Richard Siddle writes about London Wine Fair

Richard Siddle is an award-winning business editor with close to 30 years experience working across a number of fields including drinks, computing, grocery retail, convenience and travel. He is co-founder of The Buyer, along with Peter Dean, a new digital insights and trends platform for the premium drinks industry that looks to help buyers and producers work closer together and understand their needs.

Prior to setting up his own business he was editor of Harpers Wine & Spirit where he was widely recognised for having turned one of the UK’s oldest publications into an agenda setting, must read for the drinks industry. Throughout his career Richard has built a reputation for campaigning journalism that gets to the heart of the business issues that really matter to his readers.

The first time I reported on the London Wine Fair I did so without actually going to the show. Which is quite an achievement.

It was a few weeks after becoming editor of Harpers and with a press day to get through, in the middle of the fair, there was simply no time to attend. So all the interviews were done on the phone and I had to imagine just how “wonderful” “dynamic” and “exciting” it was for the various producers and suppliers to be there - none of whom I had ever actually met.

I wasn’t going to make that mistake again so the next year decided - rather innocently - to not just produce the magazine from the show, but to do a daily version for each of the three days. I’ve got the scars to prove it. And so too have all the other great members of the Harpers’ team who were willing to go where no wine and spirits magazine had gone before. [Thanks chiefs…!]

It was (I think) great fun, as well as bloody hard work. It meant you simply did not take ‘no’ for an answer. If a wine producer or distributor wanted to be in the next morning’s ‘Daily’ then even a Tesco buyer would have to wait their turn.

But such tales of derring do hopefully reflect just how important the London Wine Fair is for the industry it serves, from the importers, merchants and producers who exhibit, to the buyers who go looking to do business and the journalists that report on it.

It’s the glue that brings everyone together. We all, therefore, have a vested interest in its fortunes. It’s like the BBC. We all have our own opinion, or two, about it. Good, or, bad.

It’s fair to say the London Wine Fair has had its share of ups and downs along the way. But then so has the wine industry it supports. Long gone has the “International’ tag in its title and its move back to Olympia in 2014 from far away ExCel was done, to ensure its long term future in a more manageable central London home.

Thankfully its owners - exhibition organisers Brintex - have stuck with the show even when so many in the trade turned their backs on it. Preferring to run their own portfolio, or generic tastings instead. The assumption being the London Wine Fair, like our other great trade institutions - the WSTA, WSET etc - will always be there whether I turn up or not. When, in fact, it is run by an independent exhibitions business that is organising events across multiple sectors and questioning the commercial viability of each one.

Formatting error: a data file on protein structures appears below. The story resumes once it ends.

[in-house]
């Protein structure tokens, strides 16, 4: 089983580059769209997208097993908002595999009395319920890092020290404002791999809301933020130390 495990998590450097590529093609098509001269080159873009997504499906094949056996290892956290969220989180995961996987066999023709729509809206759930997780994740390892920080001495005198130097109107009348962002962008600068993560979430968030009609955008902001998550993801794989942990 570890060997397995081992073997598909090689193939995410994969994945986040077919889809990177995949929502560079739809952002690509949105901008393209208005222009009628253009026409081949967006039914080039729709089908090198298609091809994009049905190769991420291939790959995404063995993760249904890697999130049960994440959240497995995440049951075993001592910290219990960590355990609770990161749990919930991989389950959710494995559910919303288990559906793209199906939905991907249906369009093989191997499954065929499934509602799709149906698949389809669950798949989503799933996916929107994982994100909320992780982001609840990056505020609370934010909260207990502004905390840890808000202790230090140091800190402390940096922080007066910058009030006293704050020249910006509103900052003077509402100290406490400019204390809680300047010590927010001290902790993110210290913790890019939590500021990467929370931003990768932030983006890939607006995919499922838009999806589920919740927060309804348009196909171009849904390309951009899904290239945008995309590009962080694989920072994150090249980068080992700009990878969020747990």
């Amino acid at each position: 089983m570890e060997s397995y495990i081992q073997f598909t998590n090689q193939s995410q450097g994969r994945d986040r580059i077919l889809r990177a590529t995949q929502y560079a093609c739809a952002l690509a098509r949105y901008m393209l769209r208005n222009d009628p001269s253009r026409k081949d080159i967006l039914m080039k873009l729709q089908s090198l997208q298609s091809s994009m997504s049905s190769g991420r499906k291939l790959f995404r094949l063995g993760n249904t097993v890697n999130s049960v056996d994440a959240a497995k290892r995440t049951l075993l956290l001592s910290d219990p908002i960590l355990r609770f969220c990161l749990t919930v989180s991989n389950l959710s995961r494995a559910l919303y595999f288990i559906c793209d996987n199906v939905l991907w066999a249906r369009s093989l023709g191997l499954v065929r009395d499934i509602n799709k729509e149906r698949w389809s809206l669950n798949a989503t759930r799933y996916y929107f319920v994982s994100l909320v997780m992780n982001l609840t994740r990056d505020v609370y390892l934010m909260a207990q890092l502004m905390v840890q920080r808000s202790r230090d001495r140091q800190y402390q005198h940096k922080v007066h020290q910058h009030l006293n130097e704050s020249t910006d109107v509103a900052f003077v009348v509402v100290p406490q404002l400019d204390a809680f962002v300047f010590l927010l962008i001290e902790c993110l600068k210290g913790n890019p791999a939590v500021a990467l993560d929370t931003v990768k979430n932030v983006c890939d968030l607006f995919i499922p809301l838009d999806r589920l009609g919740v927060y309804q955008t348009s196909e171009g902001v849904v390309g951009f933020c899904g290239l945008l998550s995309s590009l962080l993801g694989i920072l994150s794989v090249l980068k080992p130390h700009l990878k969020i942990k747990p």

That’s why we should all be raising a tasting glass to Brintex, and London Wine Fair, ahead of its show in June and the fact it has been able to adapt, change and come back ready to put on its first live show in three years.

It might sound strange to say so, but it is arguably in a stronger position because of lockdown. Its switch to running successful digital shows in 2020 and 2021 helped so many of the trade re-connect with the show and truly appreciate its worth and how much we would miss if it was not here.

It also demonstrated just how important independent trade fairs are for bringing producers and buyers together and, if done well, help provide a platform, be it in person, or online, for them to do business.

The fact the London Wine Fair was able to drive its share of that business during 2020 and 2021 when it was not possible to hold an in person event shows how in tune its team, headed up by the dynamic Hannah Tovey, are in knowing what the trade needs and wants from a trade show.

The London Wine Fair is not all about doing business. It is about tasting, listening. learning and taking part in the full programme of masterclasses, seminars and debates.

Which is where I have to flag up my own involvement in helping to set up the Discovery Zone and hopefully offer challenging content that goes outside the wine industry for inspiration and look at the wider consumer trends and changes in technology and behaviour that we all need to be aware of.

There are now so many more trade shows, events and tastings, of all shapes and sizes, than when the London Wine Fair first opened its doors in 1981. The show has had to respond in kind and it will be noticeable, when it opens its doors in June, just how much of the show’s personality and energy now comes from the smaller stands in the Esoterica and Wines Unearthed sections, where smaller importers, merchants and producers looking for UK listings, are able to take part.

That very much reflects how much more diverse the UK wine market now is. It is no longer dominated by a handful of major distributors, but is now home to a wide number of players that are finding ever more niche ways to buy, import and sell wines to different channels, increasingly online and direct to consumer. The fact they are welcome and able to be part of the London Wine Fair makes the show what it now is. A true hot bed of the best importers, merchants and producers looking to find the right buyers for their wines.

That’s what the London Wine Fair should be about. The place to do business. I look forward to seeing you there between June 7-9.

Registrations to the London Wine Fair are now open: